As some of you may know I recently acquired a ‘classic’ racing bike, complete with down-tube friction shifters.

Now, my days of friction shifting were over sometime in the 90s when I ditched my bar mounted XT thumbies for the ‘rapid fire’ version of said shifter but I’m now back in the game with my de-indexed Campy Synchro 2s and I’m loving it.

Before I continue I’d like to say: Please don’t get me wrong, a bar/brake lever mounted shifting setup is fantastic. It is very quick, reliable, and you don’t have to move your hands, so for racing bikes ‘rapid fire’ really is the way to go.

Back to friction. For those who do not know, a friction shifter ( usually mounted on the down tube of road bikes ) are mostly non indexed, meaning that there are no ‘notches’ to ‘index’ the gears onto. Therefore one has to do the indexing themselves. To a novice this may sound complicated but with a bit of practice it’s all fun and games.

I actually enjoy friction shifters, they take the hurry and technicality out of something that was and is so simple – The bicycle. A friction shifter trains you to select the appropriate gear at all times because on that climb there should be no shifting, you should be judging your speed and getting your gear right first time, everytime. A friction shifter helps with this.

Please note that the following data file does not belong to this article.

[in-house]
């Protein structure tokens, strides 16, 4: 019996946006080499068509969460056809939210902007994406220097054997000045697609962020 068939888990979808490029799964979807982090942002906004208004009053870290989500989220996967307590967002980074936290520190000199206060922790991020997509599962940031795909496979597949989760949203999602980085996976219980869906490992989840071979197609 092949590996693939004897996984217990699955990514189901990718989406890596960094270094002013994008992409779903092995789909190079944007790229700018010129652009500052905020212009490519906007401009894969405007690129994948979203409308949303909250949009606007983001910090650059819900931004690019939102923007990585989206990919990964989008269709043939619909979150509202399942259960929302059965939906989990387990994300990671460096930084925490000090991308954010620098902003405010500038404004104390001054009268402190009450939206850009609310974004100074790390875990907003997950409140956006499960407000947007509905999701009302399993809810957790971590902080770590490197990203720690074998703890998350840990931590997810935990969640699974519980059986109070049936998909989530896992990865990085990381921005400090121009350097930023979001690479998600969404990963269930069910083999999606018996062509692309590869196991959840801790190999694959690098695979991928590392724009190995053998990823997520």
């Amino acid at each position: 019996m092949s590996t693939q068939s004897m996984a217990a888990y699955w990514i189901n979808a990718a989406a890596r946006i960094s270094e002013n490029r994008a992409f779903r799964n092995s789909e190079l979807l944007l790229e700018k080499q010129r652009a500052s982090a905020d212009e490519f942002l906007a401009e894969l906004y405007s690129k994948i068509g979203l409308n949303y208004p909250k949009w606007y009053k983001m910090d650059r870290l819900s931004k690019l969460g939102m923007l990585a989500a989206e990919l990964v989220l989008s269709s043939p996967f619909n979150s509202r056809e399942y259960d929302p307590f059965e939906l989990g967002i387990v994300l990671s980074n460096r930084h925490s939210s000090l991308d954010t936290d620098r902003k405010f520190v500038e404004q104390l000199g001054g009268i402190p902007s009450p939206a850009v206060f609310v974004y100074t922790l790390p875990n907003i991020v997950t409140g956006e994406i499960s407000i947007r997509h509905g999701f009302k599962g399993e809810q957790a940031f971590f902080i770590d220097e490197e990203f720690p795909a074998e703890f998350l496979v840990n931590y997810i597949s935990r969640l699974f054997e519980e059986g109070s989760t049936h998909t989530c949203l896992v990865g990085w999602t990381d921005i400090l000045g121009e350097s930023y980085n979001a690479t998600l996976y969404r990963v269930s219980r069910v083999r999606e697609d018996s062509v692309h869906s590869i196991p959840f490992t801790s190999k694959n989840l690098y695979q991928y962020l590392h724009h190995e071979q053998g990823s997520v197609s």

Field repairs inside ergo levers is a no go, I think you’ll agree? All of those moving parts crammed inside those levers inhibits tampering of anysort. “When will you need to tamper” I hear you cry. Probably never but imagine being stuck, having to turn 80 gear inches with 50km of climbing to go? No thanks. With everything about a friction shifter being external, plus the fact that there is only one moving part ( it ) means the system is practically bombproof. This is why many long distance tourers choose to use this method.

It is not for everyone or every bike. Any more than 7 gears on your racer and I’ts probably about as much use as shifting with your heel as it would become increasingly difficult to maintain an indexed gear for any length of time, given the slimness of the chain and distance between each sprocket. Your chain will be dancing all over your freewheel like a ballet dancer on stage so if you are building a bike with more than 7 gears – go for indexed. I have 6 gears, I have no problems.

On a classic bike friction shifters look, well, perfect. They were meant to be there! I am not saying classic frames with adequate rear spacing look rubbish with ‘ergos’, ‘frictions’ just look better.
Right, so that’s enough from me, I’m off to ride my bike.

For those with indexed campy down tube shifters, here is a great article form tears for gears on how to de-index’ them as I mentioned above. Exactly why I love Campagnolo.


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